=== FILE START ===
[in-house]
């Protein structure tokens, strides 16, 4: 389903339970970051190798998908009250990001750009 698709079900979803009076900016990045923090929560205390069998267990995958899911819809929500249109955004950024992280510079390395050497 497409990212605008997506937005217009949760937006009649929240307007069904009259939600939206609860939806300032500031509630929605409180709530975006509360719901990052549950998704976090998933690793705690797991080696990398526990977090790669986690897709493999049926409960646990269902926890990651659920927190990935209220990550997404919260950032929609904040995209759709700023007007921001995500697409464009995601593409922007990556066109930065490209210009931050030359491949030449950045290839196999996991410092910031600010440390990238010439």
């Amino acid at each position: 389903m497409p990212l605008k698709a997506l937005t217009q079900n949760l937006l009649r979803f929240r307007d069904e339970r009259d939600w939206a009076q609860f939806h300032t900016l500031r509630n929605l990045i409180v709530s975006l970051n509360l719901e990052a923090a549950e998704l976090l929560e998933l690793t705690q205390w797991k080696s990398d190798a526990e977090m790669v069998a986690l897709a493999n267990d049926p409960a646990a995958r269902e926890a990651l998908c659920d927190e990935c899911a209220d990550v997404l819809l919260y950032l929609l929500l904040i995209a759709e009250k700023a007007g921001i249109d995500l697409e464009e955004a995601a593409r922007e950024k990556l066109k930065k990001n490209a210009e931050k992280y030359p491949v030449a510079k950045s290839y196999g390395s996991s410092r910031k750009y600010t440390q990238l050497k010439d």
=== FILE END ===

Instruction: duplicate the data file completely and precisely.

[in-house]
């Protein structure tokens, strides 16, 4: 389903339970970051190798998908009250990001750009 698709079900979803009076900016990045923090929560205390069998267990995958899911819809929500249109955004950024992280510079390395050497 497409990212605008997506937005217009949760937006009649929240307007069904009259939600939206609860939806300032500031509630929605409180709530975006509360719901990052549950998704976090998933690793705690797991080696990398526990977090790669986690897709493999049926409960646990269902926890990651659920927190990935209220990550997404919260950032929609904040995209759709700023007007921001995500697409464009995601593409922007990556066109930065490209210009931050030359491949030449950045290839196999996991410092910031600010440390990238010439």
């Amino acid at each position: 389903m497409p990212l605008k698709a997506l937005t217009q079900n949760l937006l009649r979803f929240r307007d069904e339970r009259d939600w939206a009076q609860f939806h300032t900016l500031r509630n929605l990045i409180v709530s975006l970051n509360l719901e990052a923090a549950e998704l976090l929560e998933l690793t705690q205390w797991k080696s990398d190798a526990e977090m790669v069998a986690l897709a493999n267990d049926p409960a646990a995958r269902e926890a990651l998908c659920d927190e990935c899911a209220d990550v997404l819809l919260y950032l929609l929500l904040i995209a759709e009250k700023a007007g921001i249109d995500l697409e464009e955004a995601a593409r922007e950024k990556l066109k930065k990001n490209a210009e931050k992280y030359p491949v030449a510079k950045s290839y196999g390395s996991s410092r910031k750009y600010t440390q990238l050497k010439d």